Agents of Change Delivering the Plan – So What?
by Billy McClean
As a proud Allied Health Professional (AHP) and leader in the NHS I regularly share the success stories of AHPs but often hear – “So what? What’s the impact? Show us the evidence”. In June 2012 the National Delivery Plan for AHPs in Scotland was launched with the aim of putting AHPs in the driving seat of delivering change across Health and Social Care locally and nationally. We know that AHPs make a huge contribution to the Health and Social Care agenda already and with Integration around the corner the action plan positions us to demonstrate that impact at scale. The opportunities that the plan brings are as exciting as the challenges are daunting. So what?
Look in the Mirror
The plan holds up a mirror to AHPs as individuals and as teams and asks who are we and who do we want to be. It allows us to take stock of, and build on the successes, as well as identifying those areas of practice with most potential for growth. It allows us to consider and map what matters to us as individuals, AHPs, Team Health and Social Care and our wider “communities of purpose” so that we can focus our collective attention on those things that matter most to the people that we serve. So what?
Once we know what we need to do we can start working out how to deliver. This doesn’t mean extra work for already stretched staff but a chance to refocus and streamline. By aligning individuals with the knowledge, skills and passion for the change, with clearly focussed workstreams, and supporting them to develop as agents of change we will unleash a collective and amplified positive power (Whitney et al, 2008). So what?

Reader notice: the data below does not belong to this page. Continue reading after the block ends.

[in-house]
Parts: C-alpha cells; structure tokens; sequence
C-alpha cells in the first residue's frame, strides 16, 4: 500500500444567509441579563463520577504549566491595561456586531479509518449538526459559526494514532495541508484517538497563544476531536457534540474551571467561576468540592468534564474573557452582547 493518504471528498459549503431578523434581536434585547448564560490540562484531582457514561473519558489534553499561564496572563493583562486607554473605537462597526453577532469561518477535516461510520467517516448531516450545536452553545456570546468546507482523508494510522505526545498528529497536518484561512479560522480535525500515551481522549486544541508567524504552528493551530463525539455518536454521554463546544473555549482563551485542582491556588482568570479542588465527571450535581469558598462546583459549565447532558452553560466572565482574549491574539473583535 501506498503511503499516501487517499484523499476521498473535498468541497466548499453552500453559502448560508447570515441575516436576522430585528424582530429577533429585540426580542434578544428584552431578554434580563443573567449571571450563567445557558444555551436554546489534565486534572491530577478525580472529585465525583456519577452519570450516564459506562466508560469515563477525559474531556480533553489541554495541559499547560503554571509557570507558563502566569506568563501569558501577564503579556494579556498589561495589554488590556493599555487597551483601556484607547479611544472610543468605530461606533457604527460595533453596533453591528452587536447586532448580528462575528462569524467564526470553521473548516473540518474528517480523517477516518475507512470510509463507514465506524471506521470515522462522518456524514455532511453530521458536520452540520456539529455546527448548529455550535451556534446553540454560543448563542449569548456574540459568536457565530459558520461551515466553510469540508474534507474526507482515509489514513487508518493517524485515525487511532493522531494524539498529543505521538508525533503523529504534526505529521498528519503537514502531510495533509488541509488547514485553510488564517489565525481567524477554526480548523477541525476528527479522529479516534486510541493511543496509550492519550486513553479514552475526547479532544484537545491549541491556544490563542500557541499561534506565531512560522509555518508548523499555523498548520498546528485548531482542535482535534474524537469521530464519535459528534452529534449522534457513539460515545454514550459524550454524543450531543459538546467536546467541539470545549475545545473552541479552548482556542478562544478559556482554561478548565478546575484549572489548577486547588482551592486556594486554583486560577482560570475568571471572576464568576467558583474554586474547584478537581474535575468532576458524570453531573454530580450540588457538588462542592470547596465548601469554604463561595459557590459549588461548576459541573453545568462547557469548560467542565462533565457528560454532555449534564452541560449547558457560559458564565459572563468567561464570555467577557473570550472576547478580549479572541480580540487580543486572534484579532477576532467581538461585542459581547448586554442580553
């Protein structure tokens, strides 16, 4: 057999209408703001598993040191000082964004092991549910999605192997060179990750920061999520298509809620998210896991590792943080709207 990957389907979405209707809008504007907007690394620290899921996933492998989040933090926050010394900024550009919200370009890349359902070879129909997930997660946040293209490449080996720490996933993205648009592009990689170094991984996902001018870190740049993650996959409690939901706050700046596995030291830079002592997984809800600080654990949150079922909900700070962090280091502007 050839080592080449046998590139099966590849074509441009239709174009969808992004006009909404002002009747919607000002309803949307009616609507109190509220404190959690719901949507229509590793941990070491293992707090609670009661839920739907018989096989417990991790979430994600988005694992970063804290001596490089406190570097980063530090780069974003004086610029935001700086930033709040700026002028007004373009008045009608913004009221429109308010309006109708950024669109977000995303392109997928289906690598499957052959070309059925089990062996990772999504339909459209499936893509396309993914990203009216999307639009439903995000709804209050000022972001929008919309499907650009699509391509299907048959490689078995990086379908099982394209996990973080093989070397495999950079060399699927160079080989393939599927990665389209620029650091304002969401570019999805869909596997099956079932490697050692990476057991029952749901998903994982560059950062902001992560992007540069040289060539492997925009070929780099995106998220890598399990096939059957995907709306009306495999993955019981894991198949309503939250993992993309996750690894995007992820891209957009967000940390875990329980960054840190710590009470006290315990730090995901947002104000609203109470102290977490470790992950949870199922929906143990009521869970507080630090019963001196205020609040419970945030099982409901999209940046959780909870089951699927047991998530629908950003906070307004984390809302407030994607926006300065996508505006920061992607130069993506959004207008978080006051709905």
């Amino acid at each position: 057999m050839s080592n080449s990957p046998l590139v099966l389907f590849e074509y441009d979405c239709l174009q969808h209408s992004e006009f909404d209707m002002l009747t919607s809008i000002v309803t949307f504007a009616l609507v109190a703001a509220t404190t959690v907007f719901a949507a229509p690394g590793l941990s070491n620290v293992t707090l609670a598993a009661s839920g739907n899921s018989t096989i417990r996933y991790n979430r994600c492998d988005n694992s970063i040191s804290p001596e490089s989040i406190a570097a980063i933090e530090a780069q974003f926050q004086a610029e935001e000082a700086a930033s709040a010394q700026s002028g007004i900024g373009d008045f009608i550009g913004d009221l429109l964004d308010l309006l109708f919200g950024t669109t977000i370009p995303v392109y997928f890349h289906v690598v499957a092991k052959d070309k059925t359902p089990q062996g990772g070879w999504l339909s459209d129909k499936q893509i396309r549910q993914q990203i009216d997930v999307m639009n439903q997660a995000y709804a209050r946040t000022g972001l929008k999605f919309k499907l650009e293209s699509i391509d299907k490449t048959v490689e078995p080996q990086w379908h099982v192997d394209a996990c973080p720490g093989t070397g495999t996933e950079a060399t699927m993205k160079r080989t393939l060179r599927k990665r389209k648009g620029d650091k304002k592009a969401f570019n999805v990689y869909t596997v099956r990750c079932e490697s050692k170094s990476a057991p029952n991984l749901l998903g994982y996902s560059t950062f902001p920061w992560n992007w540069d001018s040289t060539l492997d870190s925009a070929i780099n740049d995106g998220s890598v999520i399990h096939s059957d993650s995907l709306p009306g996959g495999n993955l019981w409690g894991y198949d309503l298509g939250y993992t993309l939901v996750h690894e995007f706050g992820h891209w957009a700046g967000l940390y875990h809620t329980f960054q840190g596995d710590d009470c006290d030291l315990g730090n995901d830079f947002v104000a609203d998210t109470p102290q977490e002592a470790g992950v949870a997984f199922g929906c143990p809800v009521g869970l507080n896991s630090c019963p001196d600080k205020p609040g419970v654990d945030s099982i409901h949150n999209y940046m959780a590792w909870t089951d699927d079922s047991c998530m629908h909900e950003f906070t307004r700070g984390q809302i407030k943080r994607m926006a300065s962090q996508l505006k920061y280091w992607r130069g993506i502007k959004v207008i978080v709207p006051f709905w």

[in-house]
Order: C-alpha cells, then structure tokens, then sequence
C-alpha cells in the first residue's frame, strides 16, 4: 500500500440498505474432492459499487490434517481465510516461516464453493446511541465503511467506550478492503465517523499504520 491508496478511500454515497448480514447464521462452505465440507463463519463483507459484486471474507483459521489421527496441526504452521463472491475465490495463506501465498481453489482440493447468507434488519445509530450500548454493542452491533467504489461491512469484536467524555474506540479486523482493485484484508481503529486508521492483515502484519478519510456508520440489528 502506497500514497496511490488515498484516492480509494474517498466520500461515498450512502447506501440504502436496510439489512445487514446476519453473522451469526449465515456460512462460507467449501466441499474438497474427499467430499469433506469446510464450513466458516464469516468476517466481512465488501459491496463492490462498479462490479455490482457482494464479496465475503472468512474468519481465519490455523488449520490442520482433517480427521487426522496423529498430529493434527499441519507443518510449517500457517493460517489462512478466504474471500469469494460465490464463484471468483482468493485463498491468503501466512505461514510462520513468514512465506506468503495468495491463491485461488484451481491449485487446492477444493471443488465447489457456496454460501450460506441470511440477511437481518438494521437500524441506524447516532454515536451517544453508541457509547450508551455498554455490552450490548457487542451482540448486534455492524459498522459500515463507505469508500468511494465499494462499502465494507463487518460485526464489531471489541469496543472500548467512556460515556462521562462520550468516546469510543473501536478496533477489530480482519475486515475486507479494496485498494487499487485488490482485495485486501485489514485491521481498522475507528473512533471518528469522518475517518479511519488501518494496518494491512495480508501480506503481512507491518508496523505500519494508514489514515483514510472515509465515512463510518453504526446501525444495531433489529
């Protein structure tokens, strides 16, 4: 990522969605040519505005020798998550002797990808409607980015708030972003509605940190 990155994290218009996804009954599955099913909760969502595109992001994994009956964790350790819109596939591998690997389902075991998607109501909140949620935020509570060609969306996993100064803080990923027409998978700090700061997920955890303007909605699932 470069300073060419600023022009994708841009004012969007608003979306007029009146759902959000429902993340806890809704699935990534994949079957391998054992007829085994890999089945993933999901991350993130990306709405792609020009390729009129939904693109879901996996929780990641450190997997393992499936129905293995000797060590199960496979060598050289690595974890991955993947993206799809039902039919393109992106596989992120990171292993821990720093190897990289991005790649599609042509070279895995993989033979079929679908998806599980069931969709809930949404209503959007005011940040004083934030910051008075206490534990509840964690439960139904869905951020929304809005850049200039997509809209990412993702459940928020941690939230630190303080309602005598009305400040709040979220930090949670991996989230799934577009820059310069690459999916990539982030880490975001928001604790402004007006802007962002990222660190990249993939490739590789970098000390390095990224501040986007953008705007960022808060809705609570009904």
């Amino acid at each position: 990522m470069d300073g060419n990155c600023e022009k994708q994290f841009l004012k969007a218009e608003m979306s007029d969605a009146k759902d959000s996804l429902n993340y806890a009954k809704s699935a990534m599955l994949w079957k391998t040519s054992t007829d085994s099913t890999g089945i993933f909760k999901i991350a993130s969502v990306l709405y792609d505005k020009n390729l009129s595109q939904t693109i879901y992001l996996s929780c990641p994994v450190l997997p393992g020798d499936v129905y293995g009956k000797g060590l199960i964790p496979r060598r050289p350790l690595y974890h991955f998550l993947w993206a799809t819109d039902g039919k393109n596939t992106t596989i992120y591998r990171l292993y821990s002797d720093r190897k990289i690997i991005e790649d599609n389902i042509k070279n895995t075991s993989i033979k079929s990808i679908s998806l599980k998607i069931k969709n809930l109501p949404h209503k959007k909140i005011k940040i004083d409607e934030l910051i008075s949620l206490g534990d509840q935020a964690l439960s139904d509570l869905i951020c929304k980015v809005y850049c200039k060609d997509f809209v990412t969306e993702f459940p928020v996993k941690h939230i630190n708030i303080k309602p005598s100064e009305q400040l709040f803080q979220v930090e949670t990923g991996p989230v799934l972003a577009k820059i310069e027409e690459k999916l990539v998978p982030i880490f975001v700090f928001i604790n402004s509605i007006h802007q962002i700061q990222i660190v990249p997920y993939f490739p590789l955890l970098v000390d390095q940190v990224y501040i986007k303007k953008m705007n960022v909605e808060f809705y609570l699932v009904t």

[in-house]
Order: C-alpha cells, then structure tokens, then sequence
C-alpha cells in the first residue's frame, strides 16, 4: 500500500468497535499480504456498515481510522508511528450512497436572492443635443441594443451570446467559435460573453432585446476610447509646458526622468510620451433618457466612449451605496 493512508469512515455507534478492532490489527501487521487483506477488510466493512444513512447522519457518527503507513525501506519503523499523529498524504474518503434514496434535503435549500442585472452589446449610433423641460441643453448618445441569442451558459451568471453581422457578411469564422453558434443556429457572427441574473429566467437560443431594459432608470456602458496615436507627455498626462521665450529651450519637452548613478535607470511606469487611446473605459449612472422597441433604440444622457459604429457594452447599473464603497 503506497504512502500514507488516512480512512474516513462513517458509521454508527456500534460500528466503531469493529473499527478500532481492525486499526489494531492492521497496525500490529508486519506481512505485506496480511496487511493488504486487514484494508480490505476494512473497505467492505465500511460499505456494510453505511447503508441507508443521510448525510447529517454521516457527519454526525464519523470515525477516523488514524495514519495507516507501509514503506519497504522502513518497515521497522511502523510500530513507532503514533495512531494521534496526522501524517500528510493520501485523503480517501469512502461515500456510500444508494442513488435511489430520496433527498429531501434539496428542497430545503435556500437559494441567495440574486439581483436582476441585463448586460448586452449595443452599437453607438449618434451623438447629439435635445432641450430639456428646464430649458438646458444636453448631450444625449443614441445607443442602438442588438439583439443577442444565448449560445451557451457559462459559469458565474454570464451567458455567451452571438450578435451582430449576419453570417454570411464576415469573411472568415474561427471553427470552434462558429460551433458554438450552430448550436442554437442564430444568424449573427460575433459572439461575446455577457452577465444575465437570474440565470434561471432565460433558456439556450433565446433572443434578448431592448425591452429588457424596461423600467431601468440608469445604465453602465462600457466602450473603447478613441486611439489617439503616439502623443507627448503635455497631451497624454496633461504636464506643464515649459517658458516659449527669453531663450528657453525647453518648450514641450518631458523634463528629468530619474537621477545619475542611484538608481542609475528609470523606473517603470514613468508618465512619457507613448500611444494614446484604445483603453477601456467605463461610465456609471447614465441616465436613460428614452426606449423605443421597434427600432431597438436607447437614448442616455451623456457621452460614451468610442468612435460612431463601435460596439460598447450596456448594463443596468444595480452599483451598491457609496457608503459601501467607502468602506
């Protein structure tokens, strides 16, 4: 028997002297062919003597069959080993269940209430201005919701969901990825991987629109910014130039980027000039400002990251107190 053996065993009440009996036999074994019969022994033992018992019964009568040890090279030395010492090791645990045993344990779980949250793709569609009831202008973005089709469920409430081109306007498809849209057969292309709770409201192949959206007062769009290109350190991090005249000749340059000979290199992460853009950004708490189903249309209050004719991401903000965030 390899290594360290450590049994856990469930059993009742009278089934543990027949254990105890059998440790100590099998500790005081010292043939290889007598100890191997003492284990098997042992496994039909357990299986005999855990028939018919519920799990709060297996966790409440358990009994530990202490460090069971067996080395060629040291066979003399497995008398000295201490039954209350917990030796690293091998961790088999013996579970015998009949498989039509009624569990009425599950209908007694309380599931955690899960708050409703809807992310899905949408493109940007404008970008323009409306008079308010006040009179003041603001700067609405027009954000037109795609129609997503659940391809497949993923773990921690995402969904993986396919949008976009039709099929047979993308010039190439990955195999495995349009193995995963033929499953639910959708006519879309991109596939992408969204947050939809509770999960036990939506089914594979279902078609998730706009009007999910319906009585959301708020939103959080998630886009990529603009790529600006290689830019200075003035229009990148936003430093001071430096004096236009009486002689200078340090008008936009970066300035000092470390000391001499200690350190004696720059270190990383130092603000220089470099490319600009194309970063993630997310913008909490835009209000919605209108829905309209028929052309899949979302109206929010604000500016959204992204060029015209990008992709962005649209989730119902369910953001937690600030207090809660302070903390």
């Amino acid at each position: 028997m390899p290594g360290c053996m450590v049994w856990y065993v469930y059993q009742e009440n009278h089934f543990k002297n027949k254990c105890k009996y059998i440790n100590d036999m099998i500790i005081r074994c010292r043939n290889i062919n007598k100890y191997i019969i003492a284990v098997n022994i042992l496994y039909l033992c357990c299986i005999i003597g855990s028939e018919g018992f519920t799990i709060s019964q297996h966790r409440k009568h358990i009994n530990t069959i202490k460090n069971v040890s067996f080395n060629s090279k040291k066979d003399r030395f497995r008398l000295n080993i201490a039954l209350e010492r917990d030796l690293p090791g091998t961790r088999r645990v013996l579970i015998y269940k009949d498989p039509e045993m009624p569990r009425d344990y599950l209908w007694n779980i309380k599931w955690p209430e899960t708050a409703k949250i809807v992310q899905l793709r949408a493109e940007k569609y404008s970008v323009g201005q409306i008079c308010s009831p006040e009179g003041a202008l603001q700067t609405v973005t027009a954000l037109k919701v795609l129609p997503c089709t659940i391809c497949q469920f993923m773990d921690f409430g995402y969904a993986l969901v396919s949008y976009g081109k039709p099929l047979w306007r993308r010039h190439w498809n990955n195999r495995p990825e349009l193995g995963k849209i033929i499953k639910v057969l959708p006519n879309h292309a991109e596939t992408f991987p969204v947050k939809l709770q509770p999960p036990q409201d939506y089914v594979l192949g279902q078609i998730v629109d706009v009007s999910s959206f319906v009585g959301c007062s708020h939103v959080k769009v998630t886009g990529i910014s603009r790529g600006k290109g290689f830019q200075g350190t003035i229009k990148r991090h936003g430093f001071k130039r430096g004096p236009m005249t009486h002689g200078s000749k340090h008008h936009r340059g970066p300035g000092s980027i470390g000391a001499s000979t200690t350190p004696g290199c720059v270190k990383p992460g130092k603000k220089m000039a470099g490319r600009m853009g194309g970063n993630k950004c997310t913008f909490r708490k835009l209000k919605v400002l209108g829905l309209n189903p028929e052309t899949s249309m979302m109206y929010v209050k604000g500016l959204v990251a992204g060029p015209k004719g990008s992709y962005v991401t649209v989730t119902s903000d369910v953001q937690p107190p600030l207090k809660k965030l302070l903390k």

Deliver the Plan
The plan is not about
driving an isolated AHP change agenda forwards independent of everyone else. It is a catalyst to AHPs having those conversations that we might not have otherwise had, and contributing to and leading positive change that might not have otherwise happened. This will require AHPs everywhere to step up and say “yes we can” then make it happen. So what?
How do we know that we have achieved what we want to achieve? Agreeing shared and clear outcomes is the first challenge and is often why we have difficulty demonstrating impact. What is important to us might not be important to our partners and those we serve. Without clear, shared outcomes from the start and robust methods to measure and report them how will we know if we have been successful? How will we answer the “so what” question?
So what if we were to challenge ourselves and those around us to be ambitious? So what if we were to harness the collective, positive power of AHPs to drive improvements? So what if we could demonstrate the positive impact for our partners and those we serve?
Whitney D, Trosten-Bloom A, Rader, K (2008). Appreciative Leadership. McGraw Hill, New York.
Scottish Government (2012) AHPs as agents of change in health and social care. The National Delivery Plan for the Allied Health Professions in Scotland, 2012-2015.
Billy McClean @billyahpd
An interesting article, thank you.
There have been so many excellent developments in AHP services.
Consider some examples such as the expansion of Advanced Practice (MSK), AHP non-medical prescribing, or the use of diagnostic ultrasound by radiographers (sonographers) and indeed some physiotherapists and podiatrists.
I can cite some illustrative examples from podiatry such as 10 years ago there were estimated to be fewer than 5 podiatrists using corticosteroid injection therapy in Scotland, now there are some NHS Scotland health boards where 20-50% of the podiatrist have been trained to do this. Similarly 10 years ago there were a few isolated areas where podiatrists had limited and hard fought access to x-ray to aid in diagnosis, now there are areas where such access is widespread and considered routine!
I think its safe to say that AHPs have already proven they can be “agents of change”, but it will be interesting to see how this develops in the next 10 years. As I am sure you will know, NHS Scotland have also produced the ‘2020 vision for the workforce’, I would love to have a crystal ball to see what the AHP workforce would actually look like in 2020 !
Thanks again, Allan
Allan, I suppose it would be formidable. Unfortunately, I do not see AHPs operated by the NHS. I feel they will be all contracted out to the private sector.